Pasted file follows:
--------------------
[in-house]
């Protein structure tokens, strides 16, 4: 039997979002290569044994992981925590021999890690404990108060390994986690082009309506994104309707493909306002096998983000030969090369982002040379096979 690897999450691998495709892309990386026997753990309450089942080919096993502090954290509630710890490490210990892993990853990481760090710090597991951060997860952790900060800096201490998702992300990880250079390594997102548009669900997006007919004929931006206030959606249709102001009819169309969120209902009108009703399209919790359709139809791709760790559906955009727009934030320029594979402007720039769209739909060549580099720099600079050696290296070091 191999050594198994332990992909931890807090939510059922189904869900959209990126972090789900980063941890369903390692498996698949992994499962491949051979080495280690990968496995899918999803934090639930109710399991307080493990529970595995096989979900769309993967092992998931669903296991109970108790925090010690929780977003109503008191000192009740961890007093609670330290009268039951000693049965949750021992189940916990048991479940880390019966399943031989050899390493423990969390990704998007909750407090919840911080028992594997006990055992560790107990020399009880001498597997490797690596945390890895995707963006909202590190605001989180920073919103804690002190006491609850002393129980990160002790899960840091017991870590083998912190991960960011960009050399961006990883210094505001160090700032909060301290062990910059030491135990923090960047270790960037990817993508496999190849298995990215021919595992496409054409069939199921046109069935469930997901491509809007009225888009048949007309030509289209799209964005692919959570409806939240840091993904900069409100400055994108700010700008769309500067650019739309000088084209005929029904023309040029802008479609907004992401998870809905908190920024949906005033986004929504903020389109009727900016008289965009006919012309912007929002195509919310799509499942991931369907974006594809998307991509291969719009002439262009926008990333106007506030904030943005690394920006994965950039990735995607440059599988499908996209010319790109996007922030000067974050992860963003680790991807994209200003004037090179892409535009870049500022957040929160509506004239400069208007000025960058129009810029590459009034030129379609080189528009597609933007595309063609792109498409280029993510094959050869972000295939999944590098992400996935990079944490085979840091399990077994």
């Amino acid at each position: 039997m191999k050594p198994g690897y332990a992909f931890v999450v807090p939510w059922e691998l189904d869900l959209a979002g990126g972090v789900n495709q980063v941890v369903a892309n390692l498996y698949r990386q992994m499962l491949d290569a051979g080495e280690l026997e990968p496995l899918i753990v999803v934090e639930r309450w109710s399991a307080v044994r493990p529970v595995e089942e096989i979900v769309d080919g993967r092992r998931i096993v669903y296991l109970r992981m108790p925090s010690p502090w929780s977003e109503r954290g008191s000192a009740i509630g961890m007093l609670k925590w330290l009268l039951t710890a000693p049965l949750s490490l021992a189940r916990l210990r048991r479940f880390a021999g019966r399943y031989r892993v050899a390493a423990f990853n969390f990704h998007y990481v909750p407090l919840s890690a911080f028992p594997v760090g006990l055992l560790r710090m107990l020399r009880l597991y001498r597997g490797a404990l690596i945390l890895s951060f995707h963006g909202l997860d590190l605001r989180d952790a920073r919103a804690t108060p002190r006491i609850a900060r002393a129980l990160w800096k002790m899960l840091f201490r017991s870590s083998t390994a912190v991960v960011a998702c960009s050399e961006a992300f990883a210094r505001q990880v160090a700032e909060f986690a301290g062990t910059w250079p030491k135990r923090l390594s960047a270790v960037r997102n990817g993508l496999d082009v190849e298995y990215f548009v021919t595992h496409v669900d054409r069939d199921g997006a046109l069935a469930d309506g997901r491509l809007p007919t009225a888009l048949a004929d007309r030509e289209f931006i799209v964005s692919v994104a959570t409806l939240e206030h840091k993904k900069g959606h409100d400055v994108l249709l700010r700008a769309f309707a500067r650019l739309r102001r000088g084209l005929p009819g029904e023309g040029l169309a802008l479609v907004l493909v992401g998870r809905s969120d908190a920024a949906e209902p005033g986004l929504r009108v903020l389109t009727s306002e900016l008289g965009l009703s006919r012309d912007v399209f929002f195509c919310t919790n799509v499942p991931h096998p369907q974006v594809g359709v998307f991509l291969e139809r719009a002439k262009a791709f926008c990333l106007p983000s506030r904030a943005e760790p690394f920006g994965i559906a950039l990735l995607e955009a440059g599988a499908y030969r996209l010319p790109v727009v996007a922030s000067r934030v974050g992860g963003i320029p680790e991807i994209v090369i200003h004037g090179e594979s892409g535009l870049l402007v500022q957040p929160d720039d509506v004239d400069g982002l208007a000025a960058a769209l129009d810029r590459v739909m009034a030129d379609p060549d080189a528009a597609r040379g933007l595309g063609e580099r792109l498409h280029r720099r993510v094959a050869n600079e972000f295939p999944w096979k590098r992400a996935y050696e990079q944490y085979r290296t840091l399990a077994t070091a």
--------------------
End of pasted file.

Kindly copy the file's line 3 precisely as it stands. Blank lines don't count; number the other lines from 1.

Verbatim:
């Amino acid at each position: 039997m191999k050594p198994g690897y332990a992909f931890v999450v807090p939510w059922e691998l189904d869900l959209a979002g990126g972090v789900n495709q980063v941890v369903a892309n390692l498996y698949r990386q992994m499962l491949d290569a051979g080495e280690l026997e990968p496995l899918i753990v999803v934090e639930r309450w109710s399991a307080v044994r493990p529970v595995e089942e096989i979900v769309d080919g993967r092992r998931i096993v669903y296991l109970r992981m108790p925090s010690p502090w929780s977003e109503r954290g008191s000192a009740i509630g961890m007093l609670k925590w330290l009268l039951t710890a000693p049965l949750s490490l021992a189940r916990l210990r048991r479940f880390a021999g019966r399943y031989r892993v050899a390493a423990f990853n969390f990704h998007y990481v909750p407090l919840s890690a911080f028992p594997v760090g006990l055992l560790r710090m107990l020399r009880l597991y001498r597997g490797a404990l690596i945390l890895s951060f995707h963006g909202l997860d590190l605001r989180d952790a920073r919103a804690t108060p002190r006491i609850a900060r002393a129980l990160w800096k002790m899960l840091f201490r017991s870590s083998t390994a912190v991960v960011a998702c960009s050399e961006a992300f990883a210094r505001q990880v160090a700032e909060f986690a301290g062990t910059w250079p030491k135990r923090l390594s960047a270790v960037r997102n990817g993508l496999d082009v190849e298995y990215f548009v021919t595992h496409v669900d054409r069939d199921g997006a046109l069935a469930d309506g997901r491509l809007p007919t009225a888009l048949a004929d007309r030509e289209f931006i799209v964005s692919v994104a959570t409806l939240e206030h840091k993904k900069g959606h409100d400055v994108l249709l700010r700008a769309f309707a500067r650019l739309r102001r000088g084209l005929p009819g029904e023309g040029l169309a802008l479609v907004l493909v992401g998870r809905s969120d908190a920024a949906e209902p005033g986004l929504r009108v903020l389109t009727s306002e900016l008289g965009l009703s006919r012309d912007v399209f929002f195509c919310t919790n799509v499942p991931h096998p369907q974006v594809g359709v998307f991509l291969e139809r719009a002439k262009a791709f926008c990333l106007p983000s506030r904030a943005e760790p690394f920006g994965i559906a950039l990735l995607e955009a440059g599988a499908y030969r996209l010319p790109v727009v996007a922030s000067r934030v974050g992860g963003i320029p680790e991807i994209v090369i200003h004037g090179e594979s892409g535009l870049l402007v500022q957040p929160d720039d509506v004239d400069g982002l208007a000025a960058a769209l129009d810029r590459v739909m009034a030129d379609p060549d080189a528009a597609r040379g933007l595309g063609e580099r792109l498409h280029r720099r993510v094959a050869n600079e972000f295939p999944w096979k590098r992400a996935y050696e990079q944490y085979r290296t840091l399990a077994t070091a």